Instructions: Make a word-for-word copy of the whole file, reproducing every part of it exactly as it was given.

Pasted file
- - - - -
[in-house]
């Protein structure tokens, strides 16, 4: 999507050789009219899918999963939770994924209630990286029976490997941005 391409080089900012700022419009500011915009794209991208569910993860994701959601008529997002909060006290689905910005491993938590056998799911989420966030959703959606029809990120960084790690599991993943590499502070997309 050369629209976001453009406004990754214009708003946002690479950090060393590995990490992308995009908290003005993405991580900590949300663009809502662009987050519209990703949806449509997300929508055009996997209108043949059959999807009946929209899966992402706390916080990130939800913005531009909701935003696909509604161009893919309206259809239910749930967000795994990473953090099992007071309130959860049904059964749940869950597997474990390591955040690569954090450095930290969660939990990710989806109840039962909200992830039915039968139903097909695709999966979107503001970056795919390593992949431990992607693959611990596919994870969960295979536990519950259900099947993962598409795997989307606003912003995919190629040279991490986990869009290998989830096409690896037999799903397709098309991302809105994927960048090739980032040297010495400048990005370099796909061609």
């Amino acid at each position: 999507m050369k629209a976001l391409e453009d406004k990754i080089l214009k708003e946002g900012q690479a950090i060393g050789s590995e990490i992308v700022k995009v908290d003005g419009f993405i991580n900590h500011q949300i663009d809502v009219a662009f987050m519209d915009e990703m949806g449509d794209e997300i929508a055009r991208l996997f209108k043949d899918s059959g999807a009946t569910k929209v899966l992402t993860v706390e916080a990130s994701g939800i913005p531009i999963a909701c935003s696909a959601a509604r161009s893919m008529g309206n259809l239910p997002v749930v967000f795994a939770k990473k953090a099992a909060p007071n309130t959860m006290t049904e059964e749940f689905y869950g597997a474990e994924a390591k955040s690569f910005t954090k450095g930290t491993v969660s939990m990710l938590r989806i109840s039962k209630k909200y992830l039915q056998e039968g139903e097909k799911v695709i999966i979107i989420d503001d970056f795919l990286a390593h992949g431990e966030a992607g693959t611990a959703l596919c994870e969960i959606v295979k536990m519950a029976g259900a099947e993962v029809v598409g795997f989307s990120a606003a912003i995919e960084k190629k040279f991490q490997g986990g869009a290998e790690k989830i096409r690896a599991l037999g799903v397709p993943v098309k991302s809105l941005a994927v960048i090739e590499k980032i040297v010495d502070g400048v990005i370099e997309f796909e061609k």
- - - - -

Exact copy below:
[in-house]
């Protein structure tokens, strides 16, 4: 999507050789009219899918999963939770994924209630990286029976490997941005 391409080089900012700022419009500011915009794209991208569910993860994701959601008529997002909060006290689905910005491993938590056998799911989420966030959703959606029809990120960084790690599991993943590499502070997309 050369629209976001453009406004990754214009708003946002690479950090060393590995990490992308995009908290003005993405991580900590949300663009809502662009987050519209990703949806449509997300929508055009996997209108043949059959999807009946929209899966992402706390916080990130939800913005531009909701935003696909509604161009893919309206259809239910749930967000795994990473953090099992007071309130959860049904059964749940869950597997474990390591955040690569954090450095930290969660939990990710989806109840039962909200992830039915039968139903097909695709999966979107503001970056795919390593992949431990992607693959611990596919994870969960295979536990519950259900099947993962598409795997989307606003912003995919190629040279991490986990869009290998989830096409690896037999799903397709098309991302809105994927960048090739980032040297010495400048990005370099796909061609």
């Amino acid at each position: 999507m050369k629209a976001l391409e453009d406004k990754i080089l214009k708003e946002g900012q690479a950090i060393g050789s590995e990490i992308v700022k995009v908290d003005g419009f993405i991580n900590h500011q949300i663009d809502v009219a662009f987050m519209d915009e990703m949806g449509d794209e997300i929508a055009r991208l996997f209108k043949d899918s059959g999807a009946t569910k929209v899966l992402t993860v706390e916080a990130s994701g939800i913005p531009i999963a909701c935003s696909a959601a509604r161009s893919m008529g309206n259809l239910p997002v749930v967000f795994a939770k990473k953090a099992a909060p007071n309130t959860m006290t049904e059964e749940f689905y869950g597997a474990e994924a390591k955040s690569f910005t954090k450095g930290t491993v969660s939990m990710l938590r989806i109840s039962k209630k909200y992830l039915q056998e039968g139903e097909k799911v695709i999966i979107i989420d503001d970056f795919l990286a390593h992949g431990e966030a992607g693959t611990a959703l596919c994870e969960i959606v295979k536990m519950a029976g259900a099947e993962v029809v598409g795997f989307s990120a606003a912003i995919e960084k190629k040279f991490q490997g986990g869009a290998e790690k989830i096409r690896a599991l037999g799903v397709p993943v098309k991302s809105l941005a994927v960048i090739e590499k980032i040297v010495d502070g400048v990005i370099e997309f796909e061609k």